An interview with Brian Nguyen, the student photojournalist who took the now-famous picture
The photograph of Lieutenant Pike, the now-infamous campus police officer, as he casually unloads a can of pepper spray on the bowed heads of seated student protesters, has traveled around the world. James Fallows compared the image to photographs of 1960s civil rights protesters being fire-hosed in Alabama. Megan Garber, writing at the Nieman Journalism Lab, says the image "captures a moment of violence and resistance in almost allegoric dimensions."
The picture was taken by Brian Nguyen, a first-year student at UC Davis and photographer for the school newspaper. I found Nguyen at the Occupy UC Davis camp on Tuesday and asked him about the pepper spray incident and the power of photography in the age of social media.
When did you start covering the protests at UC Davis?
Well, I first took the assignment around October 27th when there were marches around campus to defend higher education against tuition hikes. Last Thursday I came out for the rally. The protesters had set up tents and I stuck with them through the entire day and night to see what happened. Then on Friday I got a text that said there would be a police raid.
The text was from one of the protest organizers?
I had a contact here who I asked to notify me if anything happened, because I have classes and things to go to. When I saw the text, I ran out here and waited for the police raid.
I was here about two hours before and I saw the police mobilize [on the edge of the quad] and I walked with them as they came into the quad. They formed a line [near the tents]. Lt. Pike stepped up. He was yelling at the protesters to disperse. He had a bullhorn but for some reason he wasn't using it. The protesters were chanting and you couldn't really hear anything because it was so loud. He's yelling and they're yelling and he's saying something about penal codes being violated. When the protesters wouldn't leave the police started to move in.
For a while the police officers were just picking out students to be arrested. Some students said it wasn't fair that only some of them were arrested. So they encircled the police and sat down and linked arms, waiting to be arrested. Lt. Pike went up to the main blockade of students and told them that if they didn't move they'd be shot. When the students wouldn't move he took out his pepper spray, showed it to everyone and shook it up. Then he stepped over the students and he sprayed them. He made multiple passes spraying them.
When did you first realize your photo was going to get national attention?
I didn't actually realize that it was going to get national attention until it got national attention I suppose. I spent that night emailing different photo editors and my contacts in the industry, but at that point it was too late, around 1 a.m., to really get any traction. A couple of news organizations weren't interested. I gained traction on Tumblr first, submitting my photos to The Political Notebook, then to James Fallows. I suppose that's when it went viral. I wasn't thinking much when I took the photo. I was on autopilot. I saw, composed, and shot.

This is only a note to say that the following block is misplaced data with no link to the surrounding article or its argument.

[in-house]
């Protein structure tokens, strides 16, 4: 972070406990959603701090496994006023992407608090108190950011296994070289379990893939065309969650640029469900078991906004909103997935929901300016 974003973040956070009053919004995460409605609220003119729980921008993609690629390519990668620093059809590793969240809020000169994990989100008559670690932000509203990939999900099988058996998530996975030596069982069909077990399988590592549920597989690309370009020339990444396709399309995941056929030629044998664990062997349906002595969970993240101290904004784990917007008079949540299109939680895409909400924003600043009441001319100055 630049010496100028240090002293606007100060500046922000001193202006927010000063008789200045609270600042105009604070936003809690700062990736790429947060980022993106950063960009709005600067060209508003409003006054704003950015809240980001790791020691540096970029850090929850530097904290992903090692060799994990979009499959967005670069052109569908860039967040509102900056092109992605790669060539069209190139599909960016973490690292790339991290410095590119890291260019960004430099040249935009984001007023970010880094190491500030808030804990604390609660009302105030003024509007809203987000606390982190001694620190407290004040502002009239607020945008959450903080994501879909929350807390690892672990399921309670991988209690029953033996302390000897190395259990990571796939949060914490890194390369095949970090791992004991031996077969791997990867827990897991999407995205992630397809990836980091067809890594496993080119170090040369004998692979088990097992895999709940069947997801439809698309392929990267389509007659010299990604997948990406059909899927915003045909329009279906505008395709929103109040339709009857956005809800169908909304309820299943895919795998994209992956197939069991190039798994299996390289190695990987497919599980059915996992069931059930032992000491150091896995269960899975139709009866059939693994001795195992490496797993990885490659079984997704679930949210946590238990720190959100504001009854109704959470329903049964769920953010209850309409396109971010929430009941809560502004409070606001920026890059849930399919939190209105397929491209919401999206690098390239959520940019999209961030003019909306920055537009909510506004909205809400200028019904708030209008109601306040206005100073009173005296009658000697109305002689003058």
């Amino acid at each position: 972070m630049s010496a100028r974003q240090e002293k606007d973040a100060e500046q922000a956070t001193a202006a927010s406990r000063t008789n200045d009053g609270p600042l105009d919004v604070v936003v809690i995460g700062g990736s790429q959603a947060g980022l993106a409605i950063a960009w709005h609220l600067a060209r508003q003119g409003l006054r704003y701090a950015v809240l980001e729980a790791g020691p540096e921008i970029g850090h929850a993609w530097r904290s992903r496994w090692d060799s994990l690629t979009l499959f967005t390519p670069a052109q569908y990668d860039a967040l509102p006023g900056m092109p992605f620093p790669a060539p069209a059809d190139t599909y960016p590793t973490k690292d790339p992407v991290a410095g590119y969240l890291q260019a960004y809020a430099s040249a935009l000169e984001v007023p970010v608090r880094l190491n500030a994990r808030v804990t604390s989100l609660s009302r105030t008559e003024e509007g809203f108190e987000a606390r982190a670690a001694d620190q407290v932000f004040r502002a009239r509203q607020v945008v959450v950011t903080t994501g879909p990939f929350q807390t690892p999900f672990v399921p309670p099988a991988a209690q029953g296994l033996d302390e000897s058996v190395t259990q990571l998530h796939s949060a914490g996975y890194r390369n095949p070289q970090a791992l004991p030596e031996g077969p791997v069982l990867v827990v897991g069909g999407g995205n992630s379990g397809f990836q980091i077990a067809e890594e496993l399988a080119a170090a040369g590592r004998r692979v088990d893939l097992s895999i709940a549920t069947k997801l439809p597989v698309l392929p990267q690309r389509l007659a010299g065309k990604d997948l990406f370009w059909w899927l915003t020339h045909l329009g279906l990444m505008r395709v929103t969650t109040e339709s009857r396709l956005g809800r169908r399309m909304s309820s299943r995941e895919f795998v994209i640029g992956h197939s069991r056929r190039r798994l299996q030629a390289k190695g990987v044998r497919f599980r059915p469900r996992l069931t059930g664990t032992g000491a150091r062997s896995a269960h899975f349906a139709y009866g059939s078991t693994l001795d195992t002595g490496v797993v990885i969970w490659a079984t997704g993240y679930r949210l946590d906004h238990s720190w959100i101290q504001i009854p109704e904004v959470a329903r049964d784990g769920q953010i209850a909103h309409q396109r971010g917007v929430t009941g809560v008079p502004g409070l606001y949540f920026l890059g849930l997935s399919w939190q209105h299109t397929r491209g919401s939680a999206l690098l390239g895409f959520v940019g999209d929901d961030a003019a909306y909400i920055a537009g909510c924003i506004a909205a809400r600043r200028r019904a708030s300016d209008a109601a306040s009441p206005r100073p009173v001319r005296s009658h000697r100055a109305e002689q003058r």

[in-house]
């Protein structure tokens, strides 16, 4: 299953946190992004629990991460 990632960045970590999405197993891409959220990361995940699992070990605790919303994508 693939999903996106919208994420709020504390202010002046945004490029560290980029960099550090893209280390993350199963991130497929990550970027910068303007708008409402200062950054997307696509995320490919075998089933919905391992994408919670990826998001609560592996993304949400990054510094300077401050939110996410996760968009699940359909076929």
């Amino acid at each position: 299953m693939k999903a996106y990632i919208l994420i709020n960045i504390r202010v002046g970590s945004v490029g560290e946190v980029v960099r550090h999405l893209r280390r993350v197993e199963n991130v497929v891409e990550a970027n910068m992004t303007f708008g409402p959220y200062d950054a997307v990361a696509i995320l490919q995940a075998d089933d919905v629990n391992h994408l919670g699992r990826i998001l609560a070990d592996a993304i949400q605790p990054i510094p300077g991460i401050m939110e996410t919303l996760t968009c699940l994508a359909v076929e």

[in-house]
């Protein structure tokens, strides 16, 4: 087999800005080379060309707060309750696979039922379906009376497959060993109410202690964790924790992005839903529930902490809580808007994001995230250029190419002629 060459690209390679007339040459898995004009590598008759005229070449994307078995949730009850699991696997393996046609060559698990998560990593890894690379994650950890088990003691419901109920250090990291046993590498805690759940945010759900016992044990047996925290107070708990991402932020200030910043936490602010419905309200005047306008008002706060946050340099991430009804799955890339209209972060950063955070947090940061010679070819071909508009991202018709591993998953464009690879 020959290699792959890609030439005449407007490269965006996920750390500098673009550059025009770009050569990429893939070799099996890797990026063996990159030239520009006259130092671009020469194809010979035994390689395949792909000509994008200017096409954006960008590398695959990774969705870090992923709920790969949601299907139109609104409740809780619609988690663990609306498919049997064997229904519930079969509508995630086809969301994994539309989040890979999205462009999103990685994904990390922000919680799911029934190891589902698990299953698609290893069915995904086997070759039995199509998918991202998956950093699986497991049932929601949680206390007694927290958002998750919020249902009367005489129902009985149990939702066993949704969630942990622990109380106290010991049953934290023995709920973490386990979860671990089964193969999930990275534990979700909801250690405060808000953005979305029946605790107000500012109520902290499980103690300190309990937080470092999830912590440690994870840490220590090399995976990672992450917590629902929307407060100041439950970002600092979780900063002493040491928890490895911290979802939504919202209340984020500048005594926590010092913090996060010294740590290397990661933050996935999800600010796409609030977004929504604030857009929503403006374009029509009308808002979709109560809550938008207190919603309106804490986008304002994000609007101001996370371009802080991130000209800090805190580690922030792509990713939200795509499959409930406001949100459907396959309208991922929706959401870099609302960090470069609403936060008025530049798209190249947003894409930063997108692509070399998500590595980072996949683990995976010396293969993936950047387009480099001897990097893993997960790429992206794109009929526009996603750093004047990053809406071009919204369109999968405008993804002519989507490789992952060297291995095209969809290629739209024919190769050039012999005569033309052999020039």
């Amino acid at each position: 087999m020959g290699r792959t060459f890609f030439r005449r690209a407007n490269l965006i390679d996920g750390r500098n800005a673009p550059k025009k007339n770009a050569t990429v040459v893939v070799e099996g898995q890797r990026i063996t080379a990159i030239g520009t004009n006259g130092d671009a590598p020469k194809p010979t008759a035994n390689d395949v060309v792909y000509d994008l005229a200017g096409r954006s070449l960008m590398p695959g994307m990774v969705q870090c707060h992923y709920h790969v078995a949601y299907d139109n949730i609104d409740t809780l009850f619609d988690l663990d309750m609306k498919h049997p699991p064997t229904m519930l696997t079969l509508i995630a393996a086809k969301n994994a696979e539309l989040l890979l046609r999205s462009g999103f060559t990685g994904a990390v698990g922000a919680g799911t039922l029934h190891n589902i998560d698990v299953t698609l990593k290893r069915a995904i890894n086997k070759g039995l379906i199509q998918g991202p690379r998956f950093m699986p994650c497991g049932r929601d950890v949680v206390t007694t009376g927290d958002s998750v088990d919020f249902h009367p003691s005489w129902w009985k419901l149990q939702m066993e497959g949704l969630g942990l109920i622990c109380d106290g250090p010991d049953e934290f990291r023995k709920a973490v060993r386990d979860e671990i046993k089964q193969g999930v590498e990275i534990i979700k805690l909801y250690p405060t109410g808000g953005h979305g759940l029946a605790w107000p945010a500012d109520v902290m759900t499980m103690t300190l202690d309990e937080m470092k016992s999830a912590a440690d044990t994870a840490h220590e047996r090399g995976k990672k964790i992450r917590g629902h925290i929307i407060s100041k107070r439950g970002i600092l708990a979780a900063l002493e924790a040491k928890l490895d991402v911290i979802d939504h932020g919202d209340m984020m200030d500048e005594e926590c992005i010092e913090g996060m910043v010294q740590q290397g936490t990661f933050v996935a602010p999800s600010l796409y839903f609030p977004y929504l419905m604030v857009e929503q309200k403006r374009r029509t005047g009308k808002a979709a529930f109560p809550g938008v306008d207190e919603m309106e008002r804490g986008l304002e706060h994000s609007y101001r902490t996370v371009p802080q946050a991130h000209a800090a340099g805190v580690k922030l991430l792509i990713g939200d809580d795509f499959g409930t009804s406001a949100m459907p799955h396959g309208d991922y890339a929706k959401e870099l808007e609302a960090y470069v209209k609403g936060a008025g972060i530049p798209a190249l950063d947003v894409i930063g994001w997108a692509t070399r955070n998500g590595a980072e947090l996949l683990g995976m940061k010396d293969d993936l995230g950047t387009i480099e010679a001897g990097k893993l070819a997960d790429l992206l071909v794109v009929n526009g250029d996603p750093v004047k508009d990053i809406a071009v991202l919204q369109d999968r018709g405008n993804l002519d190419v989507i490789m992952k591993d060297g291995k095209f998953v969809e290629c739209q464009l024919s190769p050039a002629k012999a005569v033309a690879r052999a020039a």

Do you have a sense of how far that image has spread?
Reuters has licensed my photos. I gave The Guardian and a few other news outlets permission to use my photos the day after for web purposes on Saturday because I felt the story had to get out and my photographs could show what happened. Someone on my Flickr commented from the Netherlands. And my cousins in Vietnam have seen the images and they're all supporting the movement so that's pretty cool.
James Fallows compared your photo to a 1960s photo of civil rights protesters being fire-hosed in Alabama.
In many ways they're similar photos. Nonviolent protest is being met by excessive force. I can only hope that my photograph will be able to impact the world as that photograph has.
What do you think of the Pepper Spray Cop Tumblr? Does remixing journalistic images trivialize them? Or does it just help them get wider distribution?
Memes like that give the image wider distribution. They only open up the issue to a wider audience.
Do you think the images of Lt. Pike changed the course of Occupy UCD?
Those images, along with the video, have galvanized the Occupy UCD movement. Thursday saw maybe 10 to 20 tents on the quad. Today, there were 74 tents on the quad according to some reports. Monday's rally saw over 4,000 students.
Have Twitter and other near-instant media channels changed the power of photography?
With Facebook and Twitter, rather than seeing a photograph like mine in the paper or on some website, it's right on their feed. It's disruptive and it's juxtaposed by the banality of the day-to-day Facebook or Twitter activity. Not only that, but Facebook and Twitter allow for the photograph to be seen by a wider audience, an audience that may not normally be checking news publications daily or even weekly.
What's it like to have produced an iconic protest image?
It's pretty crazy. People are calling me a hero and saying I'm brave and all that and I don't think that's true. I think the people who are real heroes are the ones who sat down in nonviolence to protest. They're the ones who put their bodies on the line. I was just there taking pictures.
Image: 1. Brian Nguyen; 2. Andrew Price.
We want to hear what you think about this article. Submit a letter to the editor or write to firstname.lastname@example.org.